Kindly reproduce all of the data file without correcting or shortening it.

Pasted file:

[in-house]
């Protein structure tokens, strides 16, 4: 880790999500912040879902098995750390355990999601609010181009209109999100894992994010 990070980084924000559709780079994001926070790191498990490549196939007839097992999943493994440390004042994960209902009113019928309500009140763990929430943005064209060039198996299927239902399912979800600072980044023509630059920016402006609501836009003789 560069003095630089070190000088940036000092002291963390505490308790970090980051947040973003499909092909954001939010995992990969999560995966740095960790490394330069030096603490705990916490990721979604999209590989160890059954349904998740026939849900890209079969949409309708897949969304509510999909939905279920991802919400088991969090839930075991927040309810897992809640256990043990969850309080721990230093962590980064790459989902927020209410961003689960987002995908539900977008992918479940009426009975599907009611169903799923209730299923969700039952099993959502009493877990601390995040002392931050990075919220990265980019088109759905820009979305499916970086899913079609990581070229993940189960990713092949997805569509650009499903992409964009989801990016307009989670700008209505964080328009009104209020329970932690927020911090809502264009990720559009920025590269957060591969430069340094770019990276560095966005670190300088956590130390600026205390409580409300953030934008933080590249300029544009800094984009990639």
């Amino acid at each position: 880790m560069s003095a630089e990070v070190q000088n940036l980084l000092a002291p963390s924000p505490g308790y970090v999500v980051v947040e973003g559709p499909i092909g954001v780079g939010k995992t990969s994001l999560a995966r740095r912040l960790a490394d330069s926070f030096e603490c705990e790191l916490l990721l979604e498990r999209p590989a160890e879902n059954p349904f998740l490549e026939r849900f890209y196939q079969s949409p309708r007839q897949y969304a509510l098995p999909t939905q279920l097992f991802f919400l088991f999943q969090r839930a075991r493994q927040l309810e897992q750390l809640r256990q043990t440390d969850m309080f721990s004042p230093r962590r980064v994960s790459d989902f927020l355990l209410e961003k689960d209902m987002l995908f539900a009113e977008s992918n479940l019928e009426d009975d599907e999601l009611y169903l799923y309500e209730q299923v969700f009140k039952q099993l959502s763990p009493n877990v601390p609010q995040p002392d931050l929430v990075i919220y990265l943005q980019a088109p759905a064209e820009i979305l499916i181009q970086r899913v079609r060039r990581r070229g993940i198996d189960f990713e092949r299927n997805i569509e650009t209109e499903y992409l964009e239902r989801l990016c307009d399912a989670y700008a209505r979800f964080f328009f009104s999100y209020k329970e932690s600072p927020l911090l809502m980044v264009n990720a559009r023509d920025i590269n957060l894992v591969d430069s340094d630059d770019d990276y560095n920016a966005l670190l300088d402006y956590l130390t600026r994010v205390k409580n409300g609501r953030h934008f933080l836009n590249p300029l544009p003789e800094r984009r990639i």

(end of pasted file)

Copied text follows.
[in-house]
């Protein structure tokens, strides 16, 4: 880790999500912040879902098995750390355990999601609010181009209109999100894992994010 990070980084924000559709780079994001926070790191498990490549196939007839097992999943493994440390004042994960209902009113019928309500009140763990929430943005064209060039198996299927239902399912979800600072980044023509630059920016402006609501836009003789 560069003095630089070190000088940036000092002291963390505490308790970090980051947040973003499909092909954001939010995992990969999560995966740095960790490394330069030096603490705990916490990721979604999209590989160890059954349904998740026939849900890209079969949409309708897949969304509510999909939905279920991802919400088991969090839930075991927040309810897992809640256990043990969850309080721990230093962590980064790459989902927020209410961003689960987002995908539900977008992918479940009426009975599907009611169903799923209730299923969700039952099993959502009493877990601390995040002392931050990075919220990265980019088109759905820009979305499916970086899913079609990581070229993940189960990713092949997805569509650009499903992409964009989801990016307009989670700008209505964080328009009104209020329970932690927020911090809502264009990720559009920025590269957060591969430069340094770019990276560095966005670190300088956590130390600026205390409580409300953030934008933080590249300029544009800094984009990639």
């Amino acid at each position: 880790m560069s003095a630089e990070v070190q000088n940036l980084l000092a002291p963390s924000p505490g308790y970090v999500v980051v947040e973003g559709p499909i092909g954001v780079g939010k995992t990969s994001l999560a995966r740095r912040l960790a490394d330069s926070f030096e603490c705990e790191l916490l990721l979604e498990r999209p590989a160890e879902n059954p349904f998740l490549e026939r849900f890209y196939q079969s949409p309708r007839q897949y969304a509510l098995p999909t939905q279920l097992f991802f919400l088991f999943q969090r839930a075991r493994q927040l309810e897992q750390l809640r256990q043990t440390d969850m309080f721990s004042p230093r962590r980064v994960s790459d989902f927020l355990l209410e961003k689960d209902m987002l995908f539900a009113e977008s992918n479940l019928e009426d009975d599907e999601l009611y169903l799923y309500e209730q299923v969700f009140k039952q099993l959502s763990p009493n877990v601390p609010q995040p002392d931050l929430v990075i919220y990265l943005q980019a088109p759905a064209e820009i979305l499916i181009q970086r899913v079609r060039r990581r070229g993940i198996d189960f990713e092949r299927n997805i569509e650009t209109e499903y992409l964009e239902r989801l990016c307009d399912a989670y700008a209505r979800f964080f328009f009104s999100y209020k329970e932690s600072p927020l911090l809502m980044v264009n990720a559009r023509d920025i590269n957060l894992v591969d430069s340094d630059d770019d990276y560095n920016a966005l670190l300088d402006y956590l130390t600026r994010v205390k409580n409300g609501r953030h934008f933080l836009n590249p300029l544009p003789e800094r984009r990639i």